“Each character has to have a very distinct movement or characteristic about them so that you can tell that they’re someone else each time,” Gore said. “So they’ve been working really hard on developing those different characters and making their actions look believeable without props. It’s really tricky.”
Junior Becca Banks is in her second year on the team and said she enjoys the chance to “be someone else.”
“It’s definitely weird, because you have to imagine yourself somewhere else than you are,” Banks said. “It’s really nerve-racking, because you have to draw everything from yourself. With duo, you have someone else to depend on, but when it’s just you, you have to make sure that you have everything that you need.”
The season began in September with the first event in October. Most recently, the team collected trophies at invitationals in Lexington and Louisville in January. The improvisational-duo team of juniors Clay Harrison and Aaron Kerfoot took first place at Assumption’s Rocket Invitational for their performance after receiving a prompt about a “friend obsessed with cats.”
“Most people are obviously going to do crazy cat lady, so usually we try to think outside the box,” Harrison said. “We did World War II, and the Germans had invented a gas that turned people into cats.”
Aaron Kerfoot and his twin brother, Jacob, perform together in the duo-interpretation category. They came into the team as freshmen with Harrison two years ago and have faced the task of building the club back up.
“Freshman year, me, Clay and Jacob were all the freshman, and there were three seniors,” Aaron said. “The seniors were really good; then there was us. We were the newbs; we were still learning. The next without them, we kind of had to recruit some to get the team bigger; we got Becca the next year.”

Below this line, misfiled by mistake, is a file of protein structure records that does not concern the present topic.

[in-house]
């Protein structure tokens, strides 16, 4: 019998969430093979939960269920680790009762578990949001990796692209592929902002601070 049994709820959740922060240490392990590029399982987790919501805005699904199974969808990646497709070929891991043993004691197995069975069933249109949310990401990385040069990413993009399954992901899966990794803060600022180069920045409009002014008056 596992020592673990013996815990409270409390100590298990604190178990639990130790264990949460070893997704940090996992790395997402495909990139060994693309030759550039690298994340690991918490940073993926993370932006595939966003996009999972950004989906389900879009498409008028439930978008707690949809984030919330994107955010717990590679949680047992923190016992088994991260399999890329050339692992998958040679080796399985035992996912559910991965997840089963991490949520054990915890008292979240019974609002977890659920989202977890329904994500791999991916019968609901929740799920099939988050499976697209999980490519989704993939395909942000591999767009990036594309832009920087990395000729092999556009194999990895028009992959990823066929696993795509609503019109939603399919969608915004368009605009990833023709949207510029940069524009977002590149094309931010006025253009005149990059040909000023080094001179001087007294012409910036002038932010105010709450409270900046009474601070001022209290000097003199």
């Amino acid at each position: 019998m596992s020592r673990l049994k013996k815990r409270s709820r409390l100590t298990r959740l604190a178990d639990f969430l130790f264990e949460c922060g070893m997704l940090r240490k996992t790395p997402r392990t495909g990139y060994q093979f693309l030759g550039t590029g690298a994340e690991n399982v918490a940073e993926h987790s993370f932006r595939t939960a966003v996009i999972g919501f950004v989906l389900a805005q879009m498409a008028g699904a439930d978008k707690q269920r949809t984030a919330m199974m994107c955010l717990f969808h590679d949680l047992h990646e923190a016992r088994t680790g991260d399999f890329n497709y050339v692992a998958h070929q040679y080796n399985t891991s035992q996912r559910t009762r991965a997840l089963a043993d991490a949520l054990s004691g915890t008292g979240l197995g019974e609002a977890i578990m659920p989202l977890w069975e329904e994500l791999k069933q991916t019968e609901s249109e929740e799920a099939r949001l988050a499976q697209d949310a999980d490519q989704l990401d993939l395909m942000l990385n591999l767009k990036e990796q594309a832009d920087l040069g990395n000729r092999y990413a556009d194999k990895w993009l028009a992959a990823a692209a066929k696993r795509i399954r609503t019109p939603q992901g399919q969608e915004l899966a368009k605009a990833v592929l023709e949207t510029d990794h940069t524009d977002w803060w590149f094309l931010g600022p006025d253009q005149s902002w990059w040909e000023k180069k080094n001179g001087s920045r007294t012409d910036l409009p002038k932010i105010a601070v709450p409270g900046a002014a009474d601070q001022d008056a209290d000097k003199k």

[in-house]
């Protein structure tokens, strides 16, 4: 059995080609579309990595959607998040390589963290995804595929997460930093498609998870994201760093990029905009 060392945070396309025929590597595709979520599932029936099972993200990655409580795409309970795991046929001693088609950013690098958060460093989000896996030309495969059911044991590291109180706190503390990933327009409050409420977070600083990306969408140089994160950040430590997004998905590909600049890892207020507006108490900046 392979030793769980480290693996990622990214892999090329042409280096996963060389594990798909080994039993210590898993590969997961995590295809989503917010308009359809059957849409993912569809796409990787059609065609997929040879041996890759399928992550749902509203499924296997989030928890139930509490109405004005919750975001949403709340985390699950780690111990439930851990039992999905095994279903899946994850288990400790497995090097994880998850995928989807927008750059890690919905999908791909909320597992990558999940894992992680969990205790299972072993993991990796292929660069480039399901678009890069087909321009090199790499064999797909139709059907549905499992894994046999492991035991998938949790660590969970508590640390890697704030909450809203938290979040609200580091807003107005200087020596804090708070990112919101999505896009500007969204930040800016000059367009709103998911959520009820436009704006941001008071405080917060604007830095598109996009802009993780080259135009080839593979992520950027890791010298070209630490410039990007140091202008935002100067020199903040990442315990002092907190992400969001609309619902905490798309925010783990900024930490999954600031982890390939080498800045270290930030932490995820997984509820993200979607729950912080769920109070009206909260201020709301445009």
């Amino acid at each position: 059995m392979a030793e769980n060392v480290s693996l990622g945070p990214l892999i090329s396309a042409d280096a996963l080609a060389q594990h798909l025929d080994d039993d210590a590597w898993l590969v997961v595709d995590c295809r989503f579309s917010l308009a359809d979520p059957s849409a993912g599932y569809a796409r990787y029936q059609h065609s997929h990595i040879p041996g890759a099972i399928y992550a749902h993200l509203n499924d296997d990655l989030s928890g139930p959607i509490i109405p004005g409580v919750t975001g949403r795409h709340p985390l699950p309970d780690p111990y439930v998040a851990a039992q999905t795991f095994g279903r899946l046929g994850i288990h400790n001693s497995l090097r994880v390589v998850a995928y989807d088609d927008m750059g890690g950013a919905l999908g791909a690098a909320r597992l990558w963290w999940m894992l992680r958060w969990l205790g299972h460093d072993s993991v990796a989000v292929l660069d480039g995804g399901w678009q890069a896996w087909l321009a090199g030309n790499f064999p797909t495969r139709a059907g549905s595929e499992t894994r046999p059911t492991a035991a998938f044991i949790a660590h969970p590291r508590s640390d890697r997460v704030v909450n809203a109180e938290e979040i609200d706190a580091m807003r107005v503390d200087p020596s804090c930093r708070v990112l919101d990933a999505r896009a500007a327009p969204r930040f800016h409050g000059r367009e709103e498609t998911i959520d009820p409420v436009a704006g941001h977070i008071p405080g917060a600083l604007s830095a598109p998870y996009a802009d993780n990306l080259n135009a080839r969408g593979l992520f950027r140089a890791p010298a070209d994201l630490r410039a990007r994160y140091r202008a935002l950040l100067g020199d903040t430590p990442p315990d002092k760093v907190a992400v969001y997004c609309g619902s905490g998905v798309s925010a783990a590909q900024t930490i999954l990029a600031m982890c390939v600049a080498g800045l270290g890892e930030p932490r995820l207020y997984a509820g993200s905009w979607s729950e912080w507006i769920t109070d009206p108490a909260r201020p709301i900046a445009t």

Some members have also been involved with the school’s drama program. Aaron Kerfoot said speech allows for more personalization and individual recognition.
“Speech has a lot more meaning to it, too, because you get to put a lot of your own personality into pieces,” he said. “Most of the events are on your own, so when you do good, you feel successful because you’ve put all your work into it.”
The team of seven also includes junior Nick Noel and seniors Elizabeth Burton and Lexi Harris.
Gore said she’s been very impressed with the attitudes of the students in her first year coaching.
“They work really hard. I know it’s not a sport, but they are just very sportsmanlike; they are very kind to other competitors, and they love each other and they work well together,” she said. “They’ve been very encouraging to me, and I’ve really enjoyed getting to know them and working with them; they’re really top-notch.”
The team competes in a regional tournament Saturday at Lafayette High School in Lexington, with the final round set for 4:30 p.m. and awards at 6 p.m. The state tournament is March 23-24 in Lexington.
Aaron Kerfoot said he’s enjoying the individual and team success in his junior year but also looking ahead.
“We’ve done really good this year,” he said. “We’ll be great next year.”